Recovered from the Wayback Machine.
In the last few weeks, I’ve been hit not only by comment spammers but a new player who doesn’t seem to like our party: the crapflooders, people who use automated applications (you may have heard of the program called “MTFlood” or some variation) to literally flood comments or trackbacks. At one point I was hit with over 1000 comments in one of my posts; another time over 500 trackbacks. If you add in rebuilds and email, this can be a stress on the web server, not to mention annoying to clean up.
Several people have looked at this issue but two, Phil Ringnalda and Jacques Distler have provided code as well as technical expertise looking at the problem and deriving solutions for Movable Type users.
(Others also have code solutions, but I’m primarily familiar with Phil and Jacques’ work.)
One solution looked at was the use of a ‘nonce’ with forced Preview on comments, which should help hinder automated posting. The idea for this came from Sam Ruby, though Sam’s software does differ from the rest of us, who are Movable Type Users. A nonce is value, a random number or based on the machine clock, that is submitted in Preview mode, and verified when the form is submitted. It’s a good idea, works for Sam, and Phil took the idea and has been working with it. However, as he found out, this type of solution can be cracked, and means altering the nonce, which means changing the code. We, Phil, Jacques, and I, felt that a solution that would require lots of tweaks of the code on a fairly frequent basis would not be a viable solution to release to the non-tech MT users. So instead, we’re focusing on throttles.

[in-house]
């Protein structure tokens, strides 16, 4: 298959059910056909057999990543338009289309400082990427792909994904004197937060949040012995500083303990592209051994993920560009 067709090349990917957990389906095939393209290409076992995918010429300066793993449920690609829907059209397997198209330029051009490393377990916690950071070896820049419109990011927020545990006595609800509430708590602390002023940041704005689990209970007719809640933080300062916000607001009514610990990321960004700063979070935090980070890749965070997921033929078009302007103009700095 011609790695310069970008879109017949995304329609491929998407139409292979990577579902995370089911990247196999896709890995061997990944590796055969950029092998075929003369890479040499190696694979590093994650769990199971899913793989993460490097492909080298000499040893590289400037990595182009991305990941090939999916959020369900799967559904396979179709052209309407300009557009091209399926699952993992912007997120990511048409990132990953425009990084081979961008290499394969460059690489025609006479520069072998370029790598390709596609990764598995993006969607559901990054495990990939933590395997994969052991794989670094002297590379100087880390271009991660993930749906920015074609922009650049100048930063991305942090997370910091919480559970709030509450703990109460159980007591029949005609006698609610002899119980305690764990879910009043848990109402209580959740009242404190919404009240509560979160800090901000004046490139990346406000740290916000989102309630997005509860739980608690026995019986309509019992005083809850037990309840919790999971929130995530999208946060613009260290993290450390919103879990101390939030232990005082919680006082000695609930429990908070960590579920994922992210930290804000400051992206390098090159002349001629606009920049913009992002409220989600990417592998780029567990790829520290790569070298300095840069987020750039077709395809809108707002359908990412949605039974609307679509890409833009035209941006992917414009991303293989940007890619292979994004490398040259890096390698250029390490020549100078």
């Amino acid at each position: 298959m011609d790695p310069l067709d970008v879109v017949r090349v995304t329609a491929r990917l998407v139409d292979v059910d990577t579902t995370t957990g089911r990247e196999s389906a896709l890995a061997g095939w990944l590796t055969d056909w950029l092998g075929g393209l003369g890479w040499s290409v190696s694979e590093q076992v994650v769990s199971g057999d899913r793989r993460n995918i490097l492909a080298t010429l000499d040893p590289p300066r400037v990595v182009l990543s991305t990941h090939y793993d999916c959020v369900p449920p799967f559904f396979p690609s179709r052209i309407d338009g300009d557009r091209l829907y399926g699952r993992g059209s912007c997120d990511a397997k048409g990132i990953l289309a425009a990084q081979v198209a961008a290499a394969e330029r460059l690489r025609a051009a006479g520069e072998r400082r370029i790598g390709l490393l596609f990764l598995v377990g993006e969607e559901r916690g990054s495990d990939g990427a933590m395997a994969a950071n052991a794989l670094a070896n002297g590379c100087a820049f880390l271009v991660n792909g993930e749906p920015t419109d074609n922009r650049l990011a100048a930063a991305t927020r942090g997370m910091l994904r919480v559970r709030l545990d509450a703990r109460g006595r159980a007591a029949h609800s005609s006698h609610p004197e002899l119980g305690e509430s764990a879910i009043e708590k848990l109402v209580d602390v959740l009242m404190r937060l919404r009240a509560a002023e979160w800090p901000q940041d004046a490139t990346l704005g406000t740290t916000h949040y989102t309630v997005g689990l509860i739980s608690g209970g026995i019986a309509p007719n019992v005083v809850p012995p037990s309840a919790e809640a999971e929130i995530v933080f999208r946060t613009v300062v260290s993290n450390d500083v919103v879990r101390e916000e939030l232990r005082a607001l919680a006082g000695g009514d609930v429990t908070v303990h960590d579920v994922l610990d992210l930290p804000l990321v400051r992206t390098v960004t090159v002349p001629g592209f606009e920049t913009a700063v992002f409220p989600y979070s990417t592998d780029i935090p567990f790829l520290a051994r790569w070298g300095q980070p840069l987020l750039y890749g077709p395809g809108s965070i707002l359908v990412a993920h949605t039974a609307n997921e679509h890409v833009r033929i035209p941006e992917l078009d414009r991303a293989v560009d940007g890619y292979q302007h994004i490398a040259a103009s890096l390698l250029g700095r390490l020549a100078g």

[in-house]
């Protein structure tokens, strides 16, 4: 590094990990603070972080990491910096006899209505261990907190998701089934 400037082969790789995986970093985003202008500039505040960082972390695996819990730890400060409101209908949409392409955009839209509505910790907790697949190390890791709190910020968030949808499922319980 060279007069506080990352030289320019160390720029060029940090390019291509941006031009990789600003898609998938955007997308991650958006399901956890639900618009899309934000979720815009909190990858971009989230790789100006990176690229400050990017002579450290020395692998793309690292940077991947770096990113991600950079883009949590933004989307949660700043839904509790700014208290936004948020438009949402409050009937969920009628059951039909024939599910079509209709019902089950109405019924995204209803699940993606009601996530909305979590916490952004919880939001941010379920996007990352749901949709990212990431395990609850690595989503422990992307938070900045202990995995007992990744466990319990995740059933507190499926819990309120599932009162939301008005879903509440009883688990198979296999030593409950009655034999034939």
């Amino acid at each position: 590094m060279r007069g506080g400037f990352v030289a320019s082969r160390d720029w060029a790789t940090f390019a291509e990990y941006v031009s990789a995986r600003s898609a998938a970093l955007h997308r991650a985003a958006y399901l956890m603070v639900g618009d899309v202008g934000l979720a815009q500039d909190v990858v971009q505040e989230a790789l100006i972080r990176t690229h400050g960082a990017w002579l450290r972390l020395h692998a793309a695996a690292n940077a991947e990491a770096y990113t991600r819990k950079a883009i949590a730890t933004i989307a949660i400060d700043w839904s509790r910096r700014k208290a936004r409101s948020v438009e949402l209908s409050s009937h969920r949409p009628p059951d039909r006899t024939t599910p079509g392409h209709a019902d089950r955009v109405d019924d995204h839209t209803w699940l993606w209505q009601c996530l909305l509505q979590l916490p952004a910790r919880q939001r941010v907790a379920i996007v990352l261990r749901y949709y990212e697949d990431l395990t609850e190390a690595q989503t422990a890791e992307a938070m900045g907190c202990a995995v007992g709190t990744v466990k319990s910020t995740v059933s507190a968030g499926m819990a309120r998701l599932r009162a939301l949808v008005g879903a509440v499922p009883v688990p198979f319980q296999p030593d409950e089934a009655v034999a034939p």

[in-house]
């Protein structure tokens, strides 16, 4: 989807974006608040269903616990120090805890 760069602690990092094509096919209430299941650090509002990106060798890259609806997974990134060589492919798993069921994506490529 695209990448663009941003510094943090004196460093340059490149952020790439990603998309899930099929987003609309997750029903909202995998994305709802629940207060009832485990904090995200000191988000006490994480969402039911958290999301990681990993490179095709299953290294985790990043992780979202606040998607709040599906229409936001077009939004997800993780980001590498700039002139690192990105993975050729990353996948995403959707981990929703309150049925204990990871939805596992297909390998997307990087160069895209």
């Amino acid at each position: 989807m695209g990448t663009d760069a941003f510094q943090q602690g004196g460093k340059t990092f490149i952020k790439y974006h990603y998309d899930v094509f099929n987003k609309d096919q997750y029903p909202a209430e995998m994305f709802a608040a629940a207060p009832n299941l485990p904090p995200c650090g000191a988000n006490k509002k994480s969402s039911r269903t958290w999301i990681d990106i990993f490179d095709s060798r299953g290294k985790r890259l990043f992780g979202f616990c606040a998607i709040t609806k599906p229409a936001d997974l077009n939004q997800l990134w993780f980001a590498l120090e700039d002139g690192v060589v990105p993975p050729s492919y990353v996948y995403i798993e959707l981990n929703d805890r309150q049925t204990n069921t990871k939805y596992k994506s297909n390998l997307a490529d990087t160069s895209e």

(Note, if you are into tweaking code, check with Phil about his efforts. The code is not published online in order to impede the efforts of our interesting new challenges.)
Six Apart released one throttle with Movable Type 2.661. Unfortunately, though, it focuses on on IP address, and both the comment spammers and the crapflooders have gone beyond single IP addresses now. If you look at the MTFlood code (ironically enough, the code used to create the crapflooder’s application is actually open source) you’ll see that the system uses a series of calls to proxies to get proxy IP addresses and uses these to alter the IP associated with each post. It’s very unlikely that IP-based solutions will be at all viable either now or in the foreseeable future.
Enter Jacques Distler who back in January released a patch for the Comments module in Movable Type that throttles comment flooding. How the throttle works is that if a threshold of comments is exceeded within a single hour, comments are shut down and an error is returned for any additional comment. In addition, there is a broader throttle in effect for a 24 hour period.
(He found that a value of 20 comments per hour, 100 per day seems to work for most folks. That’s the value we have used with the patch files you’ll be able to download later. Unless you’re one of the higher ranked political pundits, these values should be effective. They can also be changed in the code.)
When we were hit with Trackback crapflooding last week, Jacques also wrote a patch for Trackback crapflooding. It operates in the same manner as the comment throttle–only so many per hour, so many per day.
The benefit of this type of throttle is that your site cannot be overwhelmed with getting hit by over a hundreds of comments or trackback pings at a time. Again, when you add in the peripherial processing such as rebuilding and emailing, this can be a strain on the server.